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  Special Case Bulk
  Dust (Microvac)
  TEM vs. PCM

Technical Information

Microvacuum Sampling and Indirect Analysis of Dust by Transmission Electron Microscopy for Asbestos ASTM D5755-03

The scope of this method is to identify asbestos in settled dust and provide asbestos structures per unit area of sampled surface. This allows for potentially contaminated areas to be evaluated without resuspending and further contaminating the area in question. The following is a general outline of how microvacuum samples are collected. To order a copy of Method #5755-03, from ASTM, simply click here.

The basic procedure is outlined as follows:

  1. The inlet orifice of commercially available 25mm or 37mm (MCE or PC) microvacuum cassette is fitted with a one inch plastic tube (nozzle) cut at a 45 degree angle.

    Typical Microvacuum Cassette

  2. The cassette is attached to a low volume sampling pump by an appropriate length of plastic tubing and calibrated at (2L/min).
  3. The sampling area of interest is determined and measured. Usually 100 square centimeters is sampled (approximately 4 inches by 4 inches). Larger areas can be vacuumed on cleaner surfaces.
  4. The area is vacuumed for at least two minutes by moving the cassette at least two diagonal passes until no visible dust or particulate remain. Care must be taken to allow a vacuum break at the nozzle to avoid pushing the dust around rather than allowing it to enter the cassette.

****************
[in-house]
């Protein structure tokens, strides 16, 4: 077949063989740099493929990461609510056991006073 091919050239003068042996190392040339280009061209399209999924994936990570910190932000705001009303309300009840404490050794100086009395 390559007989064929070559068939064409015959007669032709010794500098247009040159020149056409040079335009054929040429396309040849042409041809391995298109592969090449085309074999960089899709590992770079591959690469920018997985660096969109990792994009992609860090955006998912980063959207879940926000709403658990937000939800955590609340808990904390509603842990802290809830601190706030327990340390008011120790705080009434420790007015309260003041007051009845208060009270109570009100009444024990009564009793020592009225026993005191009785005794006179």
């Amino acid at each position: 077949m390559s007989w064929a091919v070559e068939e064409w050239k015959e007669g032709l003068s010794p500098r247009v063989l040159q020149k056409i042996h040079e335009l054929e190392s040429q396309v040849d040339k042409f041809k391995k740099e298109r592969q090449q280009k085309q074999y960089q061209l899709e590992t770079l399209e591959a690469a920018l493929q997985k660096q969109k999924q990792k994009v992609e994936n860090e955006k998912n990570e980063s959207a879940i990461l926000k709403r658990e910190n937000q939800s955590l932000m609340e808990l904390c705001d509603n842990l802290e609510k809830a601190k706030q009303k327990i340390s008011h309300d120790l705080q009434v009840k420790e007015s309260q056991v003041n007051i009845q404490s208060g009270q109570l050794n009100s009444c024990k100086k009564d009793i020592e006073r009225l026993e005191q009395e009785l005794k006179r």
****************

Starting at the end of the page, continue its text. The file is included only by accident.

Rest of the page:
5. The cassette is then held nozzle up, the pump is turned off, and the nozzle is placed inside the cassette. Place the plugs back into the cassette, wet wipe and tape up for shipment using fiber free packing to the analytical laboratory.
  6. Include clearly labeled cassettes, completed information sheets, and a blank cassette with nozzle for a field blank.

Concentrations that have been established in the analytical community for levels in microvacuum samples are as follows:

Less than 1000 Str/cm2 (929,000 Str/ft2) considered low

Greater than 10,000 Str/cm2 (9,290,000 Str/ft2) is considered above background

Greater than 100,000 Str/cm2 (92,900,000 Str/ft2) is considered high

(Millette & Mount EIA Meeting 1995; Ewing & Alber, Observations of settled Asbestos Dust in Buildings, EIA Technical Journal, Summer 1996)

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